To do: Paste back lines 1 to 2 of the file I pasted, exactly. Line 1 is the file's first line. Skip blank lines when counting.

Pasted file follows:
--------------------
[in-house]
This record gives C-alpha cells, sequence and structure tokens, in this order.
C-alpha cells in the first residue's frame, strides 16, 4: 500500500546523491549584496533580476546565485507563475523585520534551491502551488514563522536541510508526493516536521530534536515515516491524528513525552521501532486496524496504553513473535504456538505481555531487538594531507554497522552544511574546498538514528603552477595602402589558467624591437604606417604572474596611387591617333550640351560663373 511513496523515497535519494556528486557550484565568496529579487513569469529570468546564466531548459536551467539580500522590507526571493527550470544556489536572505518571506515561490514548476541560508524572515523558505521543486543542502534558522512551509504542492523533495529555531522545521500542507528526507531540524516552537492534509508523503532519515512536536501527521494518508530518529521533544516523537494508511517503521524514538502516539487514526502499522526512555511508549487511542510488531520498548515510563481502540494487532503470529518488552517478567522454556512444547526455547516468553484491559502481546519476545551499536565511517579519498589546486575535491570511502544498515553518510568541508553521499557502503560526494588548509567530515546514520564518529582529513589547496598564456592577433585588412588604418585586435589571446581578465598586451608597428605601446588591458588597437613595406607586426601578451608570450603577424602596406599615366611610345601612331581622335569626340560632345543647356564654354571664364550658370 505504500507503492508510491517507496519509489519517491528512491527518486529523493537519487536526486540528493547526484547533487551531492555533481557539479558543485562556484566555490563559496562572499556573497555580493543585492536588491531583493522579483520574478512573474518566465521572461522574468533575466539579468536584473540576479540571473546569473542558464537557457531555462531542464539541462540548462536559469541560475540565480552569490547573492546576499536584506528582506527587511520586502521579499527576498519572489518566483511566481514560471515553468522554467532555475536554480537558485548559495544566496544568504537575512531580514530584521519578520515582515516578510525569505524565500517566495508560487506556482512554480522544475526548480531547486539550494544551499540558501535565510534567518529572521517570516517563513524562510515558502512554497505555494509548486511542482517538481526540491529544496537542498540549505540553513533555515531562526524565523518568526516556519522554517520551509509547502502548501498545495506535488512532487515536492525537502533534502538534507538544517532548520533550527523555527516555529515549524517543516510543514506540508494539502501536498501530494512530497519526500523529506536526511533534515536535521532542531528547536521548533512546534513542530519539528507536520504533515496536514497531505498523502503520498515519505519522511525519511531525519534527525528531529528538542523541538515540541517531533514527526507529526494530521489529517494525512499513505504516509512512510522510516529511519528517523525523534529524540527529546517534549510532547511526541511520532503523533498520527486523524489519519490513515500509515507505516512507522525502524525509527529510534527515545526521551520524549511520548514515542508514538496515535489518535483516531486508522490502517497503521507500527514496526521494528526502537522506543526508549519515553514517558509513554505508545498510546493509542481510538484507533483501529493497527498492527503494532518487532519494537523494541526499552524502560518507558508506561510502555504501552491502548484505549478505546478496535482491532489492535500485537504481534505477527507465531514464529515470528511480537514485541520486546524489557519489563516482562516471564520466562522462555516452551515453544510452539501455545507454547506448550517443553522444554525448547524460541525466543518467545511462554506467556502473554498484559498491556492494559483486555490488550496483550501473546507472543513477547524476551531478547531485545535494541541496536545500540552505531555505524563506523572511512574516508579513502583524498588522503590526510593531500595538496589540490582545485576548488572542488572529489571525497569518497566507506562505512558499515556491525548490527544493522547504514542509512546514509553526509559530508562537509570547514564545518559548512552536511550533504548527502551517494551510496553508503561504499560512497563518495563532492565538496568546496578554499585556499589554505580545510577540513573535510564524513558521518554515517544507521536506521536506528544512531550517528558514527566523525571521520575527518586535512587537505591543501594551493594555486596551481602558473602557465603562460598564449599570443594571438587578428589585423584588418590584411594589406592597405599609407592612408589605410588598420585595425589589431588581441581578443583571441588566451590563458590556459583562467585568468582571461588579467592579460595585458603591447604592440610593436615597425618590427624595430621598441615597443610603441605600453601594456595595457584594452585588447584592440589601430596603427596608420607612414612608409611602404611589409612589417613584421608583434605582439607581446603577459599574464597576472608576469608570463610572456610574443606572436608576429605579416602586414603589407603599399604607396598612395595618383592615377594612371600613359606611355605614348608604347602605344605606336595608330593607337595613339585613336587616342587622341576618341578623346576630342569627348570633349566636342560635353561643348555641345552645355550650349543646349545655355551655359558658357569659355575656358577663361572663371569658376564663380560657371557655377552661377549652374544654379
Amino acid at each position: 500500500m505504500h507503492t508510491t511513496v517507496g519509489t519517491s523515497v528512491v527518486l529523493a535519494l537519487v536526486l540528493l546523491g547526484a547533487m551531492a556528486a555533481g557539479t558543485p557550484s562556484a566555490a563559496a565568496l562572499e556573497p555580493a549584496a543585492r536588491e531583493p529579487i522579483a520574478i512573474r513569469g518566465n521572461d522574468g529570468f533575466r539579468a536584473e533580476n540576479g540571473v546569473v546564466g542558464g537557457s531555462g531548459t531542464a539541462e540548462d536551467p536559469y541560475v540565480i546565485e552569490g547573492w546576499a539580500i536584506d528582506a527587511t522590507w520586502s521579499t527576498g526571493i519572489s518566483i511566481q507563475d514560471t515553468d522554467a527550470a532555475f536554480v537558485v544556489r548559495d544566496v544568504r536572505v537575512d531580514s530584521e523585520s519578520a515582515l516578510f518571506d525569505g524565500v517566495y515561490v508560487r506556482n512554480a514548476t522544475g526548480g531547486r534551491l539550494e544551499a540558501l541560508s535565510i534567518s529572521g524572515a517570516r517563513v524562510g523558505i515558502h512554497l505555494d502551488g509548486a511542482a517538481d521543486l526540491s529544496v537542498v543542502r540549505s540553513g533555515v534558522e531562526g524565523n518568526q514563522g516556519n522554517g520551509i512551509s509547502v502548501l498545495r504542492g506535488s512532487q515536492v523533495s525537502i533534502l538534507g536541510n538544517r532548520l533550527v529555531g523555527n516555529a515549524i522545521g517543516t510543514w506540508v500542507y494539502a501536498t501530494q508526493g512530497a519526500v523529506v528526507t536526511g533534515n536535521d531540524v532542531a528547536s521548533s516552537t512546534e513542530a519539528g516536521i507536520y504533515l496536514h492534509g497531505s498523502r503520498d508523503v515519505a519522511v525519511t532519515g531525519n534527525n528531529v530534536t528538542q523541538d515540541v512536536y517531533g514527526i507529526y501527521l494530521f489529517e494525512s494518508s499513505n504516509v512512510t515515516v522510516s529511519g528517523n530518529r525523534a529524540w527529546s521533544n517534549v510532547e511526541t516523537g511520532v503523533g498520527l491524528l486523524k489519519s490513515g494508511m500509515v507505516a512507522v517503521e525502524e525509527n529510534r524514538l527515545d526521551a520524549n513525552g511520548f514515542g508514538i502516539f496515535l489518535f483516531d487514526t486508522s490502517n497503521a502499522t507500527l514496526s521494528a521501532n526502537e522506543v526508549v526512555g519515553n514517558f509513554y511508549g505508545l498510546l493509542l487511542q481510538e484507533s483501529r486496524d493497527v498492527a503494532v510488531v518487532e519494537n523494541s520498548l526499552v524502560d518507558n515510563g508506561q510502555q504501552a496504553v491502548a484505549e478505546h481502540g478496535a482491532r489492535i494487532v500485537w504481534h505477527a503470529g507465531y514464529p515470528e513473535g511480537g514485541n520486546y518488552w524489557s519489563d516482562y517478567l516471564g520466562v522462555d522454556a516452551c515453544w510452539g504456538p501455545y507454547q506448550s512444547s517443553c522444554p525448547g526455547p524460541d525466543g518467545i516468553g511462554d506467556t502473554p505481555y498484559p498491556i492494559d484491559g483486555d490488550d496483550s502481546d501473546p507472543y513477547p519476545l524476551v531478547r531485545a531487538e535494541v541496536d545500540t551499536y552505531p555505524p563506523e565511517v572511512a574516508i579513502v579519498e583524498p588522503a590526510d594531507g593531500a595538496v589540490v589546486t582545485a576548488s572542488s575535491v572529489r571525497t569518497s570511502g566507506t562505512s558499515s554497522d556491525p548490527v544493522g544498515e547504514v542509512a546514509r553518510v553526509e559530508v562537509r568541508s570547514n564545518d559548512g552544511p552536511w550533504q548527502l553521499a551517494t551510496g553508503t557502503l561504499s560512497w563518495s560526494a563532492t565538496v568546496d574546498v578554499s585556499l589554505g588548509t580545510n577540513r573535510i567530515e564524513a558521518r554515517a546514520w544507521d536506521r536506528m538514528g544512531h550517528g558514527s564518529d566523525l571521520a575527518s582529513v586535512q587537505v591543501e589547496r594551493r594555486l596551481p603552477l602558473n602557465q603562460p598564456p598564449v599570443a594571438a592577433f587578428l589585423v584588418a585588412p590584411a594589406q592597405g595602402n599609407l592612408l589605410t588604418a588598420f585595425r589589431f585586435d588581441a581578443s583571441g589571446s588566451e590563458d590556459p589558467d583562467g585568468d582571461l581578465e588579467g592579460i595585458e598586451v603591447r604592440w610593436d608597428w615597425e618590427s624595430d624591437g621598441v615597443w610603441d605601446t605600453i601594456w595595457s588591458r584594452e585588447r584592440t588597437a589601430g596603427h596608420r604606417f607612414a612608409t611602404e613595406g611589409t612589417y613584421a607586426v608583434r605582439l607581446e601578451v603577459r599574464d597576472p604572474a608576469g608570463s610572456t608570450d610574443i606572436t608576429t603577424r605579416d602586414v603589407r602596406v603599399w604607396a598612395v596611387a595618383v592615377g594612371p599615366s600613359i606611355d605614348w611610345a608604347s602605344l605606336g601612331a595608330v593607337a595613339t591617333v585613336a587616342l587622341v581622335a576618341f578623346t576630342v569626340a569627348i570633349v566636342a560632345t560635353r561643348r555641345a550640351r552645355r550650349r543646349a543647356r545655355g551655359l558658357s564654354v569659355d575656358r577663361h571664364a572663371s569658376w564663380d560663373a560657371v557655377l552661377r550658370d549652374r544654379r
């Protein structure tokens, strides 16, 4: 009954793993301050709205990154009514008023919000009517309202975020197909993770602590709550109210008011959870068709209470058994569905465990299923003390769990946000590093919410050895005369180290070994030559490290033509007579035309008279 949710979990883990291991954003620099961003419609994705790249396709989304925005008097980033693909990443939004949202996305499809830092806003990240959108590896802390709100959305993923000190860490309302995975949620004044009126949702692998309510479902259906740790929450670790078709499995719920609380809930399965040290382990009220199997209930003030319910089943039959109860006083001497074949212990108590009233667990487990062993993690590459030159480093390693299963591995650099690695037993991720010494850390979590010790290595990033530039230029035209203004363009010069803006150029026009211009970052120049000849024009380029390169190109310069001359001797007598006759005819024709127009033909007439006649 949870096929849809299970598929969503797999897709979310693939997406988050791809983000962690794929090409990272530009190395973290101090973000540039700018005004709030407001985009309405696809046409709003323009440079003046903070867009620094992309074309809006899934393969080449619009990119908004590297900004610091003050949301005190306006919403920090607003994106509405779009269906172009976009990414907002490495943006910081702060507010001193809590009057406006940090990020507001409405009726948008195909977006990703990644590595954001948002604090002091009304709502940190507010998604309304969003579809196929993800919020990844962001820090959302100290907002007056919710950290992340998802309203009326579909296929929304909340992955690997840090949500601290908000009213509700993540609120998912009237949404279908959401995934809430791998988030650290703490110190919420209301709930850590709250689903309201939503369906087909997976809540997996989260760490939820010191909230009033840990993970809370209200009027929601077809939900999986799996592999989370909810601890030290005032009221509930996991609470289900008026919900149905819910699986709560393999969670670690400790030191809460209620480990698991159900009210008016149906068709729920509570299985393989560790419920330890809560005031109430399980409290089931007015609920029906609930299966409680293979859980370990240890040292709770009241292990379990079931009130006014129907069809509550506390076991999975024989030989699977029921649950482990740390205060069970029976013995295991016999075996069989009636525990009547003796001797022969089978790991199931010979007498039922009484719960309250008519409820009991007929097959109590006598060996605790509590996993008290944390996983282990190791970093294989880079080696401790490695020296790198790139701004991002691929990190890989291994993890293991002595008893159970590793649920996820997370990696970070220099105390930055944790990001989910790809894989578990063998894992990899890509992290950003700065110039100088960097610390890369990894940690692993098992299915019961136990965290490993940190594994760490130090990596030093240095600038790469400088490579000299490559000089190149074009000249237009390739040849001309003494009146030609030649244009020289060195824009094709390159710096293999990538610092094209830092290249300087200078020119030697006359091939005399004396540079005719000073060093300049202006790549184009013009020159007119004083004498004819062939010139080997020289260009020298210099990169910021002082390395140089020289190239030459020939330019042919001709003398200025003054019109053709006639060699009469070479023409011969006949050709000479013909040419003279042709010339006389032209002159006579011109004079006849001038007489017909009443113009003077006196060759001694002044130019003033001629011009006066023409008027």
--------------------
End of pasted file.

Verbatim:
[in-house]
This record gives C-alpha cells, sequence and structure tokens, in this order.